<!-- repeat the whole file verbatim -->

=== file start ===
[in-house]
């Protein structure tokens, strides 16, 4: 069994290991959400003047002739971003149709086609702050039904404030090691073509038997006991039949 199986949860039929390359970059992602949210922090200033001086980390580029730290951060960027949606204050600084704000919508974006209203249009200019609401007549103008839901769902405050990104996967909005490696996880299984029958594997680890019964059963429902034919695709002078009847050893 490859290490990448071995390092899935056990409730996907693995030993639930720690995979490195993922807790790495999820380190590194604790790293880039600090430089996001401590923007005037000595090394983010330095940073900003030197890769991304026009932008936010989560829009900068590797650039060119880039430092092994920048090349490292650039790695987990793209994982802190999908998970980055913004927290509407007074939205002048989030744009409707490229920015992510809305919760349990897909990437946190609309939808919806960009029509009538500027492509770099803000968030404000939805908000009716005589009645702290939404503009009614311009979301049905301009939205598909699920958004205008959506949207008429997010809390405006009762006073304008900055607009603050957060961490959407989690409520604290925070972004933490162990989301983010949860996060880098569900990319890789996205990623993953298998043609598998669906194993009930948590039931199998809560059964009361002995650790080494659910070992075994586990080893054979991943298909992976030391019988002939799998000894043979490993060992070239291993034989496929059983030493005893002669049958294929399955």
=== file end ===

[in-house]
């Protein structure tokens, strides 16, 4: 069994290991959400003047002739971003149709086609702050039904404030090691073509038997006991039949 199986949860039929390359970059992602949210922090200033001086980390580029730290951060960027949606204050600084704000919508974006209203249009200019609401007549103008839901769902405050990104996967909005490696996880299984029958594997680890019964059963429902034919695709002078009847050893 490859290490990448071995390092899935056990409730996907693995030993639930720690995979490195993922807790790495999820380190590194604790790293880039600090430089996001401590923007005037000595090394983010330095940073900003030197890769991304026009932008936010989560829009900068590797650039060119880039430092092994920048090349490292650039790695987990793209994982802190999908998970980055913004927290509407007074939205002048989030744009409707490229920015992510809305919760349990897909990437946190609309939808919806960009029509009538500027492509770099803000968030404000939805908000009716005589009645702290939404503009009614311009979301049905301009939205598909699920958004205008959506949207008429997010809390405006009762006073304008900055607009603050957060961490959407989690409520604290925070972004933490162990989301983010949860996060880098569900990319890789996205990623993953298998043609598998669906194993009930948590039931199998809560059964009361002995650790080494659910070992075994586990080893054979991943298909992976030391019988002939799998000894043979490993060992070239291993034989496929059983030493005893002669049958294929399955």